4. address historical problems in depth, involving the use of contemporary sources and advanced secondary literature
  5. express themselves, orally and in writing, with clarity, fluency, and coherence
Reading List
Townsend, Camilla. Malintzin's choices: an Indian woman in the conquest of Mexico. UNM Press, 2006.

Brathwaite, Edward. The Development of Creole Society in Jamaica, 1770-1820. New York: Oxford University Press, 1971

Trouillot, Michel-Rolph. Silencing the past: Power and the production of history. Beacon Press, 2015.

Césaire, Aimé. Notebook of a Return to the Native Land. Wesleyan University Press, 2001.

Partnoy, Alicia. The little School: tales of disappearance and survival. Cleis Press, 1998.

Menchú, Rigoberta. I, Rigoberta Menchú: An Indian Woman in Guatemala. Verso Books, 2010.

De Jesus, Carolina Maria. Child of the dark: The diary of Carolina Maria de Jesus. Univ. Press of Mississippi, 2003.
Additional Information
Graduate Attributes and Skills Skills and abilities in research and inquiry:
- ability to draw valid conclusions about the past
- ability to identify, define and analyse historical problems
- ability to select and apply a variety of critical approaches to problems informed by uneven evidence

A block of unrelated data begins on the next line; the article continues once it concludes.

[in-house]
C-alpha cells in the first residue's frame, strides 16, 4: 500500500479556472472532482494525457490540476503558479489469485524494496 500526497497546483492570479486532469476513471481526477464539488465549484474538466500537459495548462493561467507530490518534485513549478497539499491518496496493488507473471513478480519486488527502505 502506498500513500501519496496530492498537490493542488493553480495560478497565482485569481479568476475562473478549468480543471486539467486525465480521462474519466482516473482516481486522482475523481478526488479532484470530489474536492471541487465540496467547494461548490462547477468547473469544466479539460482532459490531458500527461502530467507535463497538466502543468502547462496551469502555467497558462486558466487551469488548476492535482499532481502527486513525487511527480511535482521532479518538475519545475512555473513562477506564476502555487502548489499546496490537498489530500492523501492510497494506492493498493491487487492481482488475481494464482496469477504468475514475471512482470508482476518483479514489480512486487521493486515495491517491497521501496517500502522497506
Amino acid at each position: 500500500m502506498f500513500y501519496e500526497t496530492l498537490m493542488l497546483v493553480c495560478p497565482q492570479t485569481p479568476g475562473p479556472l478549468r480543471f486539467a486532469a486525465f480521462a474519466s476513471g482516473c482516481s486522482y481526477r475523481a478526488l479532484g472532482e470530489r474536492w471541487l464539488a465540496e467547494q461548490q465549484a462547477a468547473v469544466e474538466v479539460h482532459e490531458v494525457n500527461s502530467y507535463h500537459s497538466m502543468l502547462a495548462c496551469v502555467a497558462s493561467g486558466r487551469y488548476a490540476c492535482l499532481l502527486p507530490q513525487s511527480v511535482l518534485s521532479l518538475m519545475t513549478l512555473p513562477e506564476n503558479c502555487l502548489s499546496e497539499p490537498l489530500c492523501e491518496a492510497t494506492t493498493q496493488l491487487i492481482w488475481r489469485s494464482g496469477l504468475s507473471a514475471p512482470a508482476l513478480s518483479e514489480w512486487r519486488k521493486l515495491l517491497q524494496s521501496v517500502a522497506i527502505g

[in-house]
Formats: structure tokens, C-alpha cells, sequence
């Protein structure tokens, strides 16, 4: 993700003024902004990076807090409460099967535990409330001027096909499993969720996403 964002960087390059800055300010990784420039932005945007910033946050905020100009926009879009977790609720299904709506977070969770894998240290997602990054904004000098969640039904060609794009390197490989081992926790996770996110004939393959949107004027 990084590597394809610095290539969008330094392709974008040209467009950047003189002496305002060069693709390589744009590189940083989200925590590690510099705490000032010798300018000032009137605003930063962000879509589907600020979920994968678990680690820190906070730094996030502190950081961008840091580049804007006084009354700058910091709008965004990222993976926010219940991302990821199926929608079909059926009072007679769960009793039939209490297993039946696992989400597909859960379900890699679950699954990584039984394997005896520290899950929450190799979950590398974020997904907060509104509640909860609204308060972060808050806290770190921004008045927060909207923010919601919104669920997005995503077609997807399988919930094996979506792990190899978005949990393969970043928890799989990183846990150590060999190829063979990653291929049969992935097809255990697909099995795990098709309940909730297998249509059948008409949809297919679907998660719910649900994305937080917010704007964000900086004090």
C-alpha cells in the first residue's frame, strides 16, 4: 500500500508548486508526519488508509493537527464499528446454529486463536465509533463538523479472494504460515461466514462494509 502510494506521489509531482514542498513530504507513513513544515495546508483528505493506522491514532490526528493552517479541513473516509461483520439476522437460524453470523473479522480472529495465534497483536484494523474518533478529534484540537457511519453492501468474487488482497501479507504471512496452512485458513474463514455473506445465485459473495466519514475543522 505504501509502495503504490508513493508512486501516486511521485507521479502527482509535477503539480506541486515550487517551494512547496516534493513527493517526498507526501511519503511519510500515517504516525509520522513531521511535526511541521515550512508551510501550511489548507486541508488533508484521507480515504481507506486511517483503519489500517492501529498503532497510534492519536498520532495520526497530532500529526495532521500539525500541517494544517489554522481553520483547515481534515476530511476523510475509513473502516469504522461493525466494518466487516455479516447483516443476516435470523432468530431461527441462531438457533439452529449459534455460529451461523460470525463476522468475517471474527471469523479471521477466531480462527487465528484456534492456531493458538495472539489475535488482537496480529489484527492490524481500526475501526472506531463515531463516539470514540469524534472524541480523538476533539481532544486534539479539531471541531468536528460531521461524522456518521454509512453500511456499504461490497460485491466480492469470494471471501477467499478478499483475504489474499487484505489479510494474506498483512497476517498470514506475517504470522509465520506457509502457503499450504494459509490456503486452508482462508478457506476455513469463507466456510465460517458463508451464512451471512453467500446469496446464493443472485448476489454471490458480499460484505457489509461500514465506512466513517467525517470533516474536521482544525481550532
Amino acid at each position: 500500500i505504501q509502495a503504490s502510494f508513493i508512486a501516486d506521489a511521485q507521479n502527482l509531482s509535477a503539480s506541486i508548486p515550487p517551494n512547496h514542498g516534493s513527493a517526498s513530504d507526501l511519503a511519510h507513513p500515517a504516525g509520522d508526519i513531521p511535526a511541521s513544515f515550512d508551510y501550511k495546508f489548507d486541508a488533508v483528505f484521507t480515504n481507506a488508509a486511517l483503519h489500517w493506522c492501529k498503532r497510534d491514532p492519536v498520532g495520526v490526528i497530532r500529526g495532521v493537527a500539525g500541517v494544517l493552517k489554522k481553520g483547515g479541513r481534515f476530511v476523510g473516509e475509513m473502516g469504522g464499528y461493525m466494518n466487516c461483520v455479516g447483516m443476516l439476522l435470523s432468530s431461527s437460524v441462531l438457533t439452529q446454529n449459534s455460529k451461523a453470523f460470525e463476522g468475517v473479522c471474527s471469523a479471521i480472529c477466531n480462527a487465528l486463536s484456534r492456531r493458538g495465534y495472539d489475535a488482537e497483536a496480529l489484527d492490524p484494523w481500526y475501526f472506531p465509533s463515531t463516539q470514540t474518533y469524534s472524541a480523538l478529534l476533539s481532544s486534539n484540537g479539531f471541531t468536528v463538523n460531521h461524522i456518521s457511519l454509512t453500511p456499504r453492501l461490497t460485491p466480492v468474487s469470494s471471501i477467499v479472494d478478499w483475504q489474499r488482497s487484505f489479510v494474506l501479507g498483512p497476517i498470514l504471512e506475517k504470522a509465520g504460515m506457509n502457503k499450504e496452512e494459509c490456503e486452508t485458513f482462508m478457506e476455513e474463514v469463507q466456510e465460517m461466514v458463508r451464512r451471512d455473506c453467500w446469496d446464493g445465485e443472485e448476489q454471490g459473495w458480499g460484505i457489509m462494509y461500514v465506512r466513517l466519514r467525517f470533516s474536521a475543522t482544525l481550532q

- ability to exercise critical judgement in creating new understanding
- ability to extract key elements from complex information
- readiness and capacity to ask key questions and exercise rational inquiry
- ability critically to assess existing understanding and the limitations of knowledge and recognition of the need regularly to challenge/test knowledge
- ability to search for, evaluate and use information to develop knowledge and understanding

Skills and abilities in personal and intellectual autonomy:
- openness to new ideas, methods and ways of thinking
- ability to identify processes and strategies for learning
- independence as a learner, with readiness to take responsibility for one's own learning, and commitment to continuous reflection, self-evaluation and self-improvement
- ability to make decisions on the basis of rigorous and independent thought
- ability to test, modify and strengthen one's own views through collaboration and debate
- intellectual curiosity
- ability to sustain intellectual interest

Skills and abilities in communication:
- ability to make effective use of oral and written means to convey understanding of historical issues and one's interpretation of them.
- ability to marshal argument lucidly and coherently
- ability to collaborate and to relate to others
- readiness to seek and value open feedback to inform genuine self-awareness

Skills and abilities in personal effectiveness:
- ability to approach historical problems with academic rigour
- ability to manage and meet firm deadlines
- possession of the confidence to make decisions based on one's understanding and personal/intellectual autonomy
- ability to work effectively with others, capitalising on diversities of thinking, experience and skills
KeywordsNot entered
Course organiserDr Jacob Blanc
Tel: (01316) 509110
Course secretary
Help & Information
Search DPTs and Courses
Degree Programmes
Browse DPTs
Humanities and Social Science
Science and Engineering
Medicine and Veterinary Medicine
Other Information
Combined Course Timetable
Important Information